Tricks of the Trade: Cheap Trick’s Advice is Worth Paying For

. March 22, 2017.
Photo Credit: David McClister
Photo Credit: David McClister

What is it about Cheap Trick that’s allowed this quartet to endure four plus decades? Could it be the simple combination of hooks, harmonies and fat riffs that easily makes them the greatest American power pop band still trodding the stage? Or is their enduring appeal found in the cartoonish approach to rock and roll that’s made them an influence on legions of younger acts?

Whatever it is, the foursome of Robin Zander, Tom Petersson, Rick Nielsen and his son, Daxx, continue to be a vibrant and relevant beast of a band that hasn’t lost a step. One spin of Bang, Zoom, Crazy…Hello, the band’s latest effort and 17th studio outing, proves that.

Co-produced by longtime collaborator Julian Raymond, who has also worked with Glen Campbell and Fastball amongst many others, these 11 songs snap, crackle…and yes, pop in a way that befits the band’s legacy. “Blood Red Lips” has an irresistible stomp to it that trades off between an infectious chorus and vocalist Zander’s snarling howl, while the cascading chords and thump of “No Direction Home” make for the perfect nexus of pop and rock. And if the melancholy sorrow, Beatle-esque harmonies and couplets like “I get so sad and lonely/It hurts just to walk in the park/It’s only when you’re gone/I’ve got to turn my radio on/So sing me a song/You sing my blues around” that make up “Sing My Blues Away” don’t stir that part of your psyche where heartbreak and hope coexist, then you don’t have a soul. A reading of “The In Crowd” that’s far more sinister than Dobie Gray’s original version of this Billy Page classic is an added bonus.

These songs had their origins while Cheap Trick was sans a label deal, but Scott Borchetta and Big Machine (home to Taylor Swift) came knocking with Raymond in tow, who just happened to be the label’s vice president of A&R. It was a development guitarist Nielsen and his bandmates welcomed.

“We started recording and we were basically doing it on our own. We didn’t have our own record deal and just wanted to record. Before you knew it, we had 30 songs,” the elder Nielsen explained. “Right about that time, we got an offer to get signed by Scott Borchetta and Big Machine. We’d done it on our dime and all of a sudden, some of the pressure went off once somebody wants to take responsibility for what we’re up to.”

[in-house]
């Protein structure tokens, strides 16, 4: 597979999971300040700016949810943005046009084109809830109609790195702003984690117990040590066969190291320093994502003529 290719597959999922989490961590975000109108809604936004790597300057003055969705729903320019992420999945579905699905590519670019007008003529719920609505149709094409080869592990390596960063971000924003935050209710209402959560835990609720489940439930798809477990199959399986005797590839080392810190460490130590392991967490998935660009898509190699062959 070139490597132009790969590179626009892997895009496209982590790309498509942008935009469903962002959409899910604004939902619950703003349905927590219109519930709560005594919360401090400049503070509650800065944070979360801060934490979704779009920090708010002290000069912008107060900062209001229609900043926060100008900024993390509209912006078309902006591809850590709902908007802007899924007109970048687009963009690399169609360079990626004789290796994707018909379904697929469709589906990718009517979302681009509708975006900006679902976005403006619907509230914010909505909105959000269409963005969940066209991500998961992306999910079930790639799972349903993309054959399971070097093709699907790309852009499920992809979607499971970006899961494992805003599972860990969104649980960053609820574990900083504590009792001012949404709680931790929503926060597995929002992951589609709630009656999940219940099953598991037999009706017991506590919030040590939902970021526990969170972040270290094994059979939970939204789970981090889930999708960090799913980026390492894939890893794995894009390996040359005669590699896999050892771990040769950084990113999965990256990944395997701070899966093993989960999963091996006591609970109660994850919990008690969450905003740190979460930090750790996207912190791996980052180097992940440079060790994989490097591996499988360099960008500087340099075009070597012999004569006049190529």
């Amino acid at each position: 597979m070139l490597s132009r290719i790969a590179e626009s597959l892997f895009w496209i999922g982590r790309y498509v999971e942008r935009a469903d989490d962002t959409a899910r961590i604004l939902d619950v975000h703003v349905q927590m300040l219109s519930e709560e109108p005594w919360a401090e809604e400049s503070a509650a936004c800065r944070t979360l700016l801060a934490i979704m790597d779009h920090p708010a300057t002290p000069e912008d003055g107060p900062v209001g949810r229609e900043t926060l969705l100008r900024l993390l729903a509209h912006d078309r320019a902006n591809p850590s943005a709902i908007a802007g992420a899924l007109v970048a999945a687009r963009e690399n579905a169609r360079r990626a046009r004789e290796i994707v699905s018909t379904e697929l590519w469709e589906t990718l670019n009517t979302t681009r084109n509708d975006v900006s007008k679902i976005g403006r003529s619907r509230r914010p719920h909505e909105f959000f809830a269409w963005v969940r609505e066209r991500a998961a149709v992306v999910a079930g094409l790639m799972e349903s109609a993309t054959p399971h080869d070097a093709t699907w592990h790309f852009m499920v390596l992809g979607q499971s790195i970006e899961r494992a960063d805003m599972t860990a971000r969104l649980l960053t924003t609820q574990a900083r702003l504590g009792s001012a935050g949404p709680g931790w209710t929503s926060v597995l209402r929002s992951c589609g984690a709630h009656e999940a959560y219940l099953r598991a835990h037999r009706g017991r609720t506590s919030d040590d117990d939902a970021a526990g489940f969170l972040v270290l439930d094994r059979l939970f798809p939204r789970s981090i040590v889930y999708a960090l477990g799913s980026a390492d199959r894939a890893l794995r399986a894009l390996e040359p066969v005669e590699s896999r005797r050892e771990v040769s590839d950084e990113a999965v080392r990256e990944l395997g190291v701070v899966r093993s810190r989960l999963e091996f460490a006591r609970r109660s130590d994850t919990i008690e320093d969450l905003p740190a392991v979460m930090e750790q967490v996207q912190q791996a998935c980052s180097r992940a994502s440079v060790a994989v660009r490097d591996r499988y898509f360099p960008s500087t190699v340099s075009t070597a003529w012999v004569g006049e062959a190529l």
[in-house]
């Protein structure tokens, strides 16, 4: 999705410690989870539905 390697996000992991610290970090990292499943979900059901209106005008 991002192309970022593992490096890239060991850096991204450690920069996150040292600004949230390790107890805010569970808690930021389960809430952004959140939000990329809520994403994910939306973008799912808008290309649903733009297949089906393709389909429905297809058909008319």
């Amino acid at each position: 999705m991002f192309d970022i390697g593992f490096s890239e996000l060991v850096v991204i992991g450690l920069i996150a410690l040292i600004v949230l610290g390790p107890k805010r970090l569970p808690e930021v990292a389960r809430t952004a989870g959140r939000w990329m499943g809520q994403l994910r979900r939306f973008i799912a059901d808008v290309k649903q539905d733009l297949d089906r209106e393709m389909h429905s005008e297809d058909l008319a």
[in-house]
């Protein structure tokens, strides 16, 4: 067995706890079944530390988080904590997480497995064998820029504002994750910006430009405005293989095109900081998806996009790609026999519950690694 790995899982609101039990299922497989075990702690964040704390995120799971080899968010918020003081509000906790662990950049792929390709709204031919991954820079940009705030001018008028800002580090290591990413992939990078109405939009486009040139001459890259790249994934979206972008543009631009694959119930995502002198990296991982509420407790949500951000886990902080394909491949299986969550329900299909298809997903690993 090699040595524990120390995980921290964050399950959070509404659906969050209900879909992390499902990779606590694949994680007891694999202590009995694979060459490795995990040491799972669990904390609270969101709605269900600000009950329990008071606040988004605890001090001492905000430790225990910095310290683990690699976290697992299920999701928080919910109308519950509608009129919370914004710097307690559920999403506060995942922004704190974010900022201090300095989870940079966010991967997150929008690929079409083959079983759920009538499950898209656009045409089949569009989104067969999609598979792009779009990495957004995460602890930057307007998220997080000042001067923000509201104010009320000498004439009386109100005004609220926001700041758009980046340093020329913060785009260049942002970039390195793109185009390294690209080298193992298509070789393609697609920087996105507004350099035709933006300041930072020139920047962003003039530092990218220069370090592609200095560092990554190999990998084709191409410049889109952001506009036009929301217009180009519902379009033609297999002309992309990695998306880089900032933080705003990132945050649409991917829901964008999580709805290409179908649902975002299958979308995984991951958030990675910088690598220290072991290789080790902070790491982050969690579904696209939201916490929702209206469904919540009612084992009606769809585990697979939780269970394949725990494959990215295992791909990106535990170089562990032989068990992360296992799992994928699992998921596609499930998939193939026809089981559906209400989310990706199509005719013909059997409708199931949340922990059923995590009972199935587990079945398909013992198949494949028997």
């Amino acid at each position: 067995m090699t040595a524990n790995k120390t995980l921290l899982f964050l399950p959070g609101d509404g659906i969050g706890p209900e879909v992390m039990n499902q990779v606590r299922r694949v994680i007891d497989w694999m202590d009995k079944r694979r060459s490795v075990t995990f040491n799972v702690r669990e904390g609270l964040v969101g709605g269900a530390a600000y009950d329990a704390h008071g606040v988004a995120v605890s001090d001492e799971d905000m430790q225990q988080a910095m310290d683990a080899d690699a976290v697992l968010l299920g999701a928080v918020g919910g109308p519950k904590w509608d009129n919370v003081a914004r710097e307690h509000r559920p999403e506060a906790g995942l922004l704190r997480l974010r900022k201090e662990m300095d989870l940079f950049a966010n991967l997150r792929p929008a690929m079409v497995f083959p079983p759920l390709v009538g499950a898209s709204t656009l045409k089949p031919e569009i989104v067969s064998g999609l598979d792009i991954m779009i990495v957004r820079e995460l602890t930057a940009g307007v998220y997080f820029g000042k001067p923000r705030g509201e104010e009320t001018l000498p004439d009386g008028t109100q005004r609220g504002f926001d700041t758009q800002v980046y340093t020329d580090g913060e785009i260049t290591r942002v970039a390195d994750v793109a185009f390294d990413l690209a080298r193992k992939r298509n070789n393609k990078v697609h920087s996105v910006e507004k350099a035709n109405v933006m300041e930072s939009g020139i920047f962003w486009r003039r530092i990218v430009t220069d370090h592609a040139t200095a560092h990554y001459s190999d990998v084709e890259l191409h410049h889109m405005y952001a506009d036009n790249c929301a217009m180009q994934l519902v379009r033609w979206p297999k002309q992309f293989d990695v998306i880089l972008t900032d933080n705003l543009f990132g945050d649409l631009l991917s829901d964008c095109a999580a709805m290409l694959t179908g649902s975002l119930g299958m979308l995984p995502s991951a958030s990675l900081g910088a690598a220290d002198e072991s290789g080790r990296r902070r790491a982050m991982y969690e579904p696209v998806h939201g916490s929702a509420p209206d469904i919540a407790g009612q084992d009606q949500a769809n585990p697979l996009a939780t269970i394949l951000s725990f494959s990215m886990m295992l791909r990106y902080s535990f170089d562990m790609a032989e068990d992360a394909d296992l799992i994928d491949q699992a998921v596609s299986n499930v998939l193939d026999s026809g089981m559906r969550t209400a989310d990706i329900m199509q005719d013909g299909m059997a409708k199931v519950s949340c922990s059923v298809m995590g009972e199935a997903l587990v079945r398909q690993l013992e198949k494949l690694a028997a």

With the new album getting such a warm reception and the band getting its long-awaited induction into the Rock and Roll Hall of Fame this past April, 2016 was quite the year for these Rockford, IL, natives. Inclusion in the Hall wasn’t on the band’s radar, despite the clamoring of their devoted fanbase, who felt the honor was long overdue for these Midwestern stalwarts. And while there was slightly above-average kerfluffle going on around this year’s ceremony, for Nielsen and his crew, they couldn’t have been happier with how the night went.

“It was a little frantic but it was all cool. It was a treat,” he said. “It was an honor rather than this being a lot of work or trouble or any of the excuses everyone else used.”

Cheap Trick’s musical performance at the Hall of Fame ceremony featured a reunion with original drummer Bun E. Carlos, who split with the band in 2010. Nielsen, in an April 2016 interview with “Rolling Stone” magazine, said the issue that ended Carlos’ tenure with the group was over extending a residency in Las Vegas during which the band was playing the Beatles classic album “Sgt. Pepper’s Lonely Hearts Club Band” in its entirety. Zander wanted to play only 50 shows so his daughter wouldn’t have to attend school in Vegas, while Carlos wanted to accept the casino’s offer of 100 shows.

The group decided to move on without Carlos and Cheap Trick has kept rolling right along, with Daxx stepping in on drums to form a revamped rhythm section with bassist Petersson. Rick Nielsen said his son has fit right in with the rest of the lineup.

“It’s great,” Nielsen said of having his son in the band. “I don’t actually think about it. I just go up and play. He’s steady. When you play together with different people, you have to wonder what this guy is going to do next. It’s not like that at all. It’s all good.”

Back on the road, Cheap Trick is thrilled with the reaction they’re getting from a set packed with classics and a couple of new songs, all of it delivered with the customary energy and humor that has been a hallmark of the band’s shows.

Saturday, March 25.
$50-$95.
University of Toledo’s Savage Arena,
2025 Douglas Rd., 419-530-4653.
utsavagelive.com/tickets